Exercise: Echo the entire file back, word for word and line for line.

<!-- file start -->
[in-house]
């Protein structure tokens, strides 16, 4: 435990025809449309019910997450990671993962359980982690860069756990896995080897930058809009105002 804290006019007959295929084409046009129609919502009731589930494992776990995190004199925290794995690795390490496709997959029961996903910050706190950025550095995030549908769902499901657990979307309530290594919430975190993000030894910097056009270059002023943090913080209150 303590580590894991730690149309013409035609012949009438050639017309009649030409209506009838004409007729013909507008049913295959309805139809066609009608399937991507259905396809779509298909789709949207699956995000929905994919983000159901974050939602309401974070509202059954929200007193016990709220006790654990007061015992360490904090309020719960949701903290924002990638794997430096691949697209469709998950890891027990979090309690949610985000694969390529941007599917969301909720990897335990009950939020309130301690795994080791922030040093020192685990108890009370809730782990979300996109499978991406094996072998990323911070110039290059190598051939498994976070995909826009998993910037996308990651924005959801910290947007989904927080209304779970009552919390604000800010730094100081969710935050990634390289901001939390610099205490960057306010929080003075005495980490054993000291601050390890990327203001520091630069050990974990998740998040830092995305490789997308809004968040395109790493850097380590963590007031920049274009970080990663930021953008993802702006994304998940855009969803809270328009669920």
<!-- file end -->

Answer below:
[in-house]
């Protein structure tokens, strides 16, 4: 435990025809449309019910997450990671993962359980982690860069756990896995080897930058809009105002 804290006019007959295929084409046009129609919502009731589930494992776990995190004199925290794995690795390490496709997959029961996903910050706190950025550095995030549908769902499901657990979307309530290594919430975190993000030894910097056009270059002023943090913080209150 303590580590894991730690149309013409035609012949009438050639017309009649030409209506009838004409007729013909507008049913295959309805139809066609009608399937991507259905396809779509298909789709949207699956995000929905994919983000159901974050939602309401974070509202059954929200007193016990709220006790654990007061015992360490904090309020719960949701903290924002990638794997430096691949697209469709998950890891027990979090309690949610985000694969390529941007599917969301909720990897335990009950939020309130301690795994080791922030040093020192685990108890009370809730782990979300996109499978991406094996072998990323911070110039290059190598051939498994976070995909826009998993910037996308990651924005959801910290947007989904927080209304779970009552919390604000800010730094100081969710935050990634390289901001939390610099205490960057306010929080003075005495980490054993000291601050390890990327203001520091630069050990974990998740998040830092995305490789997308809004968040395109790493850097380590963590007031920049274009970080990663930021953008993802702006994304998940855009969803809270328009669920």